You can upload images as maps, and as this uses the Google Map API you can easily navigate through it by dragging and zooming, making for an impressive showing. For some reason it only accommodates square maps, and the relationship between resolution and zoom is a bit arcane (my huge maps end up looking a bit too small), but it's a welcome addition and lets you put markers linked to wikipages on the map to locate where everything is and provide details.

Substance

The "meat" of the campaign space is the wiki, that can be populated by players and GM alike. It does a great job of helping to document locales, items and characters in a legible manner. For each page there is a "GM-only" checkbox that can be used to keep GM information private, but mysteriously there is no way for a player to mark information as "Private between the GM and himself", so anything put on a character page will either be GM-only or wide-open. This is in my opinion a major omission and would greatly help the platform if implemented, for all those "little character secrets" you want to reveal to other players during the course of the game.

A character list (categorized by PC/NPC) is automatically generated and this is a great feature to keep track of all PCs and NPCs. There is a robust tagging system that allows you to categorize pages efficiently, and used imaginatively this can lead to great new ways to view information. You can for instance tag NPCs with their location, and that means clicking on that location's tag will list all NPCs with that tag, saving you a great deal of searching for "Everyone living in that village".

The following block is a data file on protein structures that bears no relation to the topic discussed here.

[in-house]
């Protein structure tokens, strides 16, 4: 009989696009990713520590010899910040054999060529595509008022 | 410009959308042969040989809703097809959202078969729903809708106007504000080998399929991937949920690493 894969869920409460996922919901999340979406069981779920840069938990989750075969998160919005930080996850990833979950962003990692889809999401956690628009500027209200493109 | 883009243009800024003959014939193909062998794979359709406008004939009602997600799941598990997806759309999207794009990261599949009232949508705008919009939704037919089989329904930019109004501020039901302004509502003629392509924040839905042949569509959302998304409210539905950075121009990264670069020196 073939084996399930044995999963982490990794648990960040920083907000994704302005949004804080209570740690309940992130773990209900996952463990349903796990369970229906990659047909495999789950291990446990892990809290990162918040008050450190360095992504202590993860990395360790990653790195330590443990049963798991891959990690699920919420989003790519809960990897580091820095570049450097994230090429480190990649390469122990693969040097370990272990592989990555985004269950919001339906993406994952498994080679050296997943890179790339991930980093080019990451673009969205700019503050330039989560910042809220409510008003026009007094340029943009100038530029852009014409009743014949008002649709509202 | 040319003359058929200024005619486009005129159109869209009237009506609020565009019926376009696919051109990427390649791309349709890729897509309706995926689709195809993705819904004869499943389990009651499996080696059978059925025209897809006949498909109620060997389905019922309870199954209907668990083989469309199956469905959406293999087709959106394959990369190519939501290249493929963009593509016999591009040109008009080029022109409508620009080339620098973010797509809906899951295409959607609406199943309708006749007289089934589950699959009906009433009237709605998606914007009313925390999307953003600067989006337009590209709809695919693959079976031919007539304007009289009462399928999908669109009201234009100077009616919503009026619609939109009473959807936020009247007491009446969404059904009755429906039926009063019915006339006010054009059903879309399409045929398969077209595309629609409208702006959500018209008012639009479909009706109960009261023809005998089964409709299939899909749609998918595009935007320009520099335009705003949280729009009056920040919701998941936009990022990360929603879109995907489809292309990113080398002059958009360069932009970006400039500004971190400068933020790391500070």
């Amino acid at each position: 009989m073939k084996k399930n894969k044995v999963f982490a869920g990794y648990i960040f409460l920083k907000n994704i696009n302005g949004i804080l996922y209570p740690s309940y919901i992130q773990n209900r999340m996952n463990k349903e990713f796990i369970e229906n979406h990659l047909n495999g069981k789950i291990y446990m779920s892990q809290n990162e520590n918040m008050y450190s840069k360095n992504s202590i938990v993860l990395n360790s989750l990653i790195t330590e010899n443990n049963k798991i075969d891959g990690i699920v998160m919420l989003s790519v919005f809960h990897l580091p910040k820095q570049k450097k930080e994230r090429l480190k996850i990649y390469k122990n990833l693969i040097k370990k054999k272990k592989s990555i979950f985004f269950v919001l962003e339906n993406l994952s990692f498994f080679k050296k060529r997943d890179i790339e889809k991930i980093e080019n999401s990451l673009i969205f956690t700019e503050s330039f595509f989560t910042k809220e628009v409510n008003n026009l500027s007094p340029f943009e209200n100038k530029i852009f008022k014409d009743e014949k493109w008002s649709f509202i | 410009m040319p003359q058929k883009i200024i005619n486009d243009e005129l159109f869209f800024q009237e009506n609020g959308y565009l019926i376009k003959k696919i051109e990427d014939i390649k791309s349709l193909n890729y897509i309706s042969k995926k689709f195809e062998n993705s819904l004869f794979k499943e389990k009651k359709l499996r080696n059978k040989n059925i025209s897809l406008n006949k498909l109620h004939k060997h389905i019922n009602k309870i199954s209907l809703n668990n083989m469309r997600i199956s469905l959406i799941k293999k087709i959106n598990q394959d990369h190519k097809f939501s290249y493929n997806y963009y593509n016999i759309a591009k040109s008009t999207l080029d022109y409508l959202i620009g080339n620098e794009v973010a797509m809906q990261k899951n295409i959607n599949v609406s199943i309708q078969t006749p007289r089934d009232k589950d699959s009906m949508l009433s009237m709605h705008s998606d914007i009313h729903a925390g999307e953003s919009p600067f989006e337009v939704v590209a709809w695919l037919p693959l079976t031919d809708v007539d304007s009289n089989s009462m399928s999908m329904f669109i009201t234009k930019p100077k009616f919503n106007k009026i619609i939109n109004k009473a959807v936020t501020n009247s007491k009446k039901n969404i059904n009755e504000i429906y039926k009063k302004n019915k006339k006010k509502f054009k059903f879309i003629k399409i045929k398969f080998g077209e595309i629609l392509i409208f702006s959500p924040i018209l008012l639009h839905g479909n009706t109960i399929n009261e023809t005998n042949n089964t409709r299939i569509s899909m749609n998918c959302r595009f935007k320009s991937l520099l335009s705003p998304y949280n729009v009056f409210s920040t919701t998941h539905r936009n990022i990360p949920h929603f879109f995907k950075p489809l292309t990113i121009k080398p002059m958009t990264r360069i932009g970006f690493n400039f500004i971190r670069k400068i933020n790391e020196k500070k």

Profiles (including avatars and friends list) help alert you to the changes on the campaigns you're following, and you can even "favorite" campaigns to follow them over time. There are other features available that I did not use much up to now, such as a basic forum system for player interaction, a comment system and even a way to locate new gamers (through a partnership with Lonely Gamer). It's probably great if you're into that sort of thing, but I'm more of the gregarious type and OP suits me well to use with my usual crowd.

Conclusion

As far as I'm concerned, Obsidian Portal made the right choice for its approach: instead of trying to automate anything and everything, walking the dangerous path that is the "Virtual Tabletop", they provide a collaborative framework for players and GMs alike to take some pain out of the book-keeping. It's got a few quirks, such as the missing Player-GM feature or the fact that all tags are public (including those on GM-only pages), but generally speaking the interface is stable and useable.

Its most defining use is clearly for campaign documentation: NPCs can be created in a breeze and will keep you away from the "what was that guy's name again?", locations can be fleshed out and a lot of fun can be found weaving links between places, people and events with wiki-links. Even less tech-savvy players will find a way to contribute, and I really like that everyone can help build the world, from the GM giving setting-wide information to players who want to describe their family mansion in loving detail.

In terms of value, "free" is pretty hard to beat, and the basic membership will provide a lot of mileage for everyone to have a good try at Obsidian Portal. I'm guessing though that if you're like me, the more you get used to OP the less you'll be able to do without it and you'll eventually end up getting the "Ascendant" membership.

I invite you to go to the website and have a stab at it, see if it's your thing.